|Joseph von Hammer-Purgstall|
|Born||9 June 1774 |
|Died||23 November 1856 (aged 82)|
Baron Joseph Freiherr von Hammer-Purgstall (9 June 1774 in Graz – 23 November 1856 in Vienna) was an Austrian orientalist and historian.
Born Joseph Hammer in Graz, Styria (now Austria), he received his early education mainly in Vienna. Entering the diplomatic service in 1796, he was appointed in 1799 to a position in the Austrian embassy in Istanbul, and in this capacity he took part in the expedition under Admiral William Sidney Smith and General John Hely-Hutchinson against France. In 1807 he returned home from the East, after which he was made a privy councillor.
In 1824 he was knighted (Chevalier).
For fifty years Hammer-Purgstall wrote prolifically on the most diverse subjects and published numerous texts and translations of Arabic, Persian and Turkish authors. He was the first to publish a complete translation of the divan of Hafez into a western language. By traversing so large a field, he laid himself open to the criticism of specialists, and he was severely handled by Heinrich Friedrich von Diez (1751–1817), who, in his Unfug und Betrug in der morgenländischen Litteratur, nebst vielen hundert Proben von der groben Unwissenheit des H. v. Hammer zu Wien in Sprachen und Wissenschaften (1815), devoted to him nearly 600 pages of abuse. He also came into friendly conflict on the subject of the origin of The Thousand and One Nights with his younger English contemporary Edward William Lane.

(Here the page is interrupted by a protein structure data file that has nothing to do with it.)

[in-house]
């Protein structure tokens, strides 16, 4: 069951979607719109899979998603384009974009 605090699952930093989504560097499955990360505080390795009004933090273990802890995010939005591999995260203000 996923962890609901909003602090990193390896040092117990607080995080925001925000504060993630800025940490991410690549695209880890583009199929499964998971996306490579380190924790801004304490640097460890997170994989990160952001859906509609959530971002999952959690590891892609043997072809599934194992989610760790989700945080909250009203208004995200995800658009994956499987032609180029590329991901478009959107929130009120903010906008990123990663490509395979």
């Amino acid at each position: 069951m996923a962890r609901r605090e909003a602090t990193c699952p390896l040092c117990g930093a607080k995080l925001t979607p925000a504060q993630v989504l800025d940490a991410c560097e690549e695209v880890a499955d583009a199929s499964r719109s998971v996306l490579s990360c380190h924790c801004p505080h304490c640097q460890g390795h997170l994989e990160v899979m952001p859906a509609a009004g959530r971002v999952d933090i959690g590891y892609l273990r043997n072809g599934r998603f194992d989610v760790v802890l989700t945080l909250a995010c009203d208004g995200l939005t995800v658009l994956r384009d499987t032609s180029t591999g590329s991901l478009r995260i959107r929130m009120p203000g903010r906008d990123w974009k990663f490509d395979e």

Hammer-Purgstall supported the foundation of the Austrian Academy of Sciences in Vienna and became the Academy's first president (1847–1849). The Austrian Oriental Society, founded in 1959 to foster cultural relations with the Near East, is formally named 'Österreichische Orient-Gesellschaft Hammer-Purgstall' in recognition of Joseph von Hammer-Purgstall's accomplishments.
In 1847 he received a medal commissioned by a friend of his, Ludwig August von Frankl. The reverse references some of his works in pictures.
He died in Vienna on 23 November 1856.
Hammer-Purgstall's principal work is his Geschichte des osmanischen Reiches (10 vols., 1827–1835). Among his other works are
For a comprehensive list of his works see: Schlottmann, Constantin. Joseph von Hammer-Purgstall, Zurich, 1857.
Hammer married Caroline von Henikstein (1797–1844), the daughter of Austrian Jewish financier Joseph von Henikstein in 1816. In 1835, upon inheriting the estates of the Countess Purgstall (née Jane Anne Cranstoun), the widow of his late friend Gottfried Wenzel von Purgstall, he acquired the title Freiherr and changed his family name to Hammer-Purgstall.